The Braves open the season next week. After four consecutive losing seasons, the roster still has a who-are-these-guys look to it. Some of that is because of youth. Some of it is because of corporate ownership that prefers collecting rent on retail space and paying down real estate debt to beefing up payroll. Some of it is because the organization flushed the front office following the most embarrassing episode in franchise history and the general manager, Alex Anthopoulos, isn't ready to make team-defining changes yet.
One of the Braves with the most name recognition is 20 years old. But Ronald Acuna will start the season in the minor leagues for economic reasons (postpone his free-agency clock), even though management insists it's for "having more development time." Acuna hit .432 in the spring. That doesn't guarantee anything for the regular season, but I'll believe the Braves really are doing this for development if Acuna is kept in the minors all season, not for just two weeks.
So where will all of this leave the Braves this season? Most likely under .500 and out of the playoffs for the fifth consecutive season. Websites, from those applying reason and baseball analytics to those that throw darts, project 72 to 76 wins. Here’s what I think:
What to like: There's no doubting the upside potential of the first four starters: Julio Teheran, Mike Foltynewicz, Brandon McCarthy, Sean Newcomb. Teheran has at times looked like a top-of-the-rotation (or near) starter, Foltynewicz has impressive stuff, Newcomb is big, young and talented and McCarthy is solid when healthy. However …
What to question: There are way too many maybes. Teheran, who will start opening day, has yet to match what he showed in his second season in 2014. He has spent spring training trying to improve his change-up. Foltynewicz has struggled with mental toughness when things go sideways. Brandon McCarthy has been at one with the disabled list since a 200-inning season in 2014. Newcomb is young and has battled control issues. Luiz Gohara, another young arm built up for the masses, had a disastrous spring: weight issues, groin strain, ankle injury. Scott Kazmir, a former All-Star, is with his fourth organization in four years. He didn't pitch last season because of a hip injury. He missed a recent spring start because of jaw pain after he was hit in the face with a ball while playing pitch. It would be nice if he made at least a few starts because the Braves are paying off the last season of his three-year, $48 million contract (the price for dumping Matt Kemp and the rest of his deal onto the Los Angeles Dodgers). Not good.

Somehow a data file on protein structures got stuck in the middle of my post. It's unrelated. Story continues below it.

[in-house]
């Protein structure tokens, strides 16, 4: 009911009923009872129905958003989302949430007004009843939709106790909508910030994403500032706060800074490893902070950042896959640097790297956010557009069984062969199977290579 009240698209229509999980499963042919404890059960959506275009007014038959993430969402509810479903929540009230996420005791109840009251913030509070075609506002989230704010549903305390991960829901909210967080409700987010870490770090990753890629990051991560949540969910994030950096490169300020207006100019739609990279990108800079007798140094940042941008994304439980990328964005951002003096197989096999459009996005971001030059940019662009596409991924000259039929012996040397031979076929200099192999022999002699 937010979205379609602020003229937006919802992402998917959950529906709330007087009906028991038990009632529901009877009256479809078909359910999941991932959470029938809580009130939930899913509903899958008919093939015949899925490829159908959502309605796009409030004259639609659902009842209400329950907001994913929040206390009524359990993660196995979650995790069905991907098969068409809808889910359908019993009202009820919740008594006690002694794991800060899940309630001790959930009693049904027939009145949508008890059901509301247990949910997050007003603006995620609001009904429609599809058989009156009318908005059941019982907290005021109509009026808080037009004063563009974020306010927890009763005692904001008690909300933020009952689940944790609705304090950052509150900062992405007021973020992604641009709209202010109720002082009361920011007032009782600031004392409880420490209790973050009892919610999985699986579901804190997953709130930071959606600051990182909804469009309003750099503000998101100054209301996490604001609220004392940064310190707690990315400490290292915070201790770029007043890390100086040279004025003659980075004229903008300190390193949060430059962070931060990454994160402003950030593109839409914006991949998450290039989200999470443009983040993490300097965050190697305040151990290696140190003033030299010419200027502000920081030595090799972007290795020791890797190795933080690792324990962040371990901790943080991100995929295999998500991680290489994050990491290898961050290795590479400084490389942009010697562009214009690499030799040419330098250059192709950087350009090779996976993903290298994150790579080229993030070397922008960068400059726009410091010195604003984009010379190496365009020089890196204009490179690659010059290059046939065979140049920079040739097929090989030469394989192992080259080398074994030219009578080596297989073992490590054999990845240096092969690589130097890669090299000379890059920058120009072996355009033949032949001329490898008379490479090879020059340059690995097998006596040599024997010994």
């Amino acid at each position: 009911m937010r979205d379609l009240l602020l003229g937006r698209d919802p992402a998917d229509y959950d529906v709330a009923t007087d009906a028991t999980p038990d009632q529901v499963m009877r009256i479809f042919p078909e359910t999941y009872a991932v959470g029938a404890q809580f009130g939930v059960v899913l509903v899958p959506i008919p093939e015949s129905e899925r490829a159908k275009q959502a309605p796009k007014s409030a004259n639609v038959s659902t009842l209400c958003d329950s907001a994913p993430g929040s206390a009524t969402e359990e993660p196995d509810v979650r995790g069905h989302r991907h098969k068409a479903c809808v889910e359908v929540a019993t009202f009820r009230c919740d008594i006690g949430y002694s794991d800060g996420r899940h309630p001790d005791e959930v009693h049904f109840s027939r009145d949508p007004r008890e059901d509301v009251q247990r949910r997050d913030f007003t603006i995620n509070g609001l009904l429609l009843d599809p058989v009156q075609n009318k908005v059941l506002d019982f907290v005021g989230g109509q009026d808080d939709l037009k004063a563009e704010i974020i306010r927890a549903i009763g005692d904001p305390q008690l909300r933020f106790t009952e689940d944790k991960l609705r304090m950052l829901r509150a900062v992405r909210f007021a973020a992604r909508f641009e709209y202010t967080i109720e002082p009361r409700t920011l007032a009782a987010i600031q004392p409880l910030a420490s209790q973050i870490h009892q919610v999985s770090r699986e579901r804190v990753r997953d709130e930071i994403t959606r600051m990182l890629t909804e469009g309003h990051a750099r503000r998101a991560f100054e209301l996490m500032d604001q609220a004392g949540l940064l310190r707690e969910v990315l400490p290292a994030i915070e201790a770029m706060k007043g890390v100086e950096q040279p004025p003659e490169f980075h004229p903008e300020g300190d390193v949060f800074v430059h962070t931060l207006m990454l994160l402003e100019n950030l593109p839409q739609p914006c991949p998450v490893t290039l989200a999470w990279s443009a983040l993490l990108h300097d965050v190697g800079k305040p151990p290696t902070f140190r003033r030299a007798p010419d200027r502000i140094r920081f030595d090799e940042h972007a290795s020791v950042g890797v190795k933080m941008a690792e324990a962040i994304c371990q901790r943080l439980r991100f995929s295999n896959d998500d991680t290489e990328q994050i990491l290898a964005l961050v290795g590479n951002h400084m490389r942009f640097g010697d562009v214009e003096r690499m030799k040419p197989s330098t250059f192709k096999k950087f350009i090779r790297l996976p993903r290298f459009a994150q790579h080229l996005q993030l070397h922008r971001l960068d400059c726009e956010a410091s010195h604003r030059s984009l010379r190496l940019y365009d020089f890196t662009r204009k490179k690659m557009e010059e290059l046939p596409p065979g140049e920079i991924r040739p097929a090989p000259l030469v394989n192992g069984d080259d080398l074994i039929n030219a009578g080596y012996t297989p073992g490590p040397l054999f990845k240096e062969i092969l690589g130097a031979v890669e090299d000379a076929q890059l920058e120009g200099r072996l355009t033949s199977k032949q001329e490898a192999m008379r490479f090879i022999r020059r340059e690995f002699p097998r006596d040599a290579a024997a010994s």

What to like: Arodys Vizcaino did a nice job closing last season. Peter Moylan is 39 years old, but he led the majors with 79 appearances for Kansas City and will be a good veteran presence back in Atlanta, where he started.
What's to question: Most of the rest are either young and unproven or just hanging on. Jose Ramirez can be erratic, but he led the staff in appearances and posted a respectable ERA (3.19). Sam Freeman and A.J. Minter have potential, but are young. A shaky rotation needs a strong bullpen to rescue games, and there's little evidence right now that the Braves have that.
What to like: As Anthopoulos continues to evaluate before making sweeping changes, the only absolute keepers in the everyday lineup appear to be Freddie Freeman, Ender Inciarte and Ozzie Albies. (Also, the ghost of Acuna.) Freeman, who didn't expect to lose this much when he signed his extension, would be an MVP candidate on a contender.
What to question: There's not enough offense to overcome the pitching. Dansby Swanson was rushed to the majors before he was ready and may have been affected by the team overexposing the hometown kid. If he trips again out of the gate, the Braves will have to wonder about their perceived shortstop of the future. (Reminder: Former general manager John Coppolella felt the need to rush Gold Glove shortstop Andrelton Simmons out of town with a dreadful trade.) Nick Markakis is solid, even if his future with the team probably isn't. Third base is being kept warm for another prospect (Austin Riley), and Johan Camargo will start the season on the disabled list. So many holes. But what's another year?
Washington and New York clearly are 1-2 in the National League East. If all goes well, the Braves can challenge for third place. Anthopoulos may start to deal after he watches this team and the prospects for a couple of months. Expect changes and instability for another season. Prediction: 74 wins and fourth place, just ahead of Miami.
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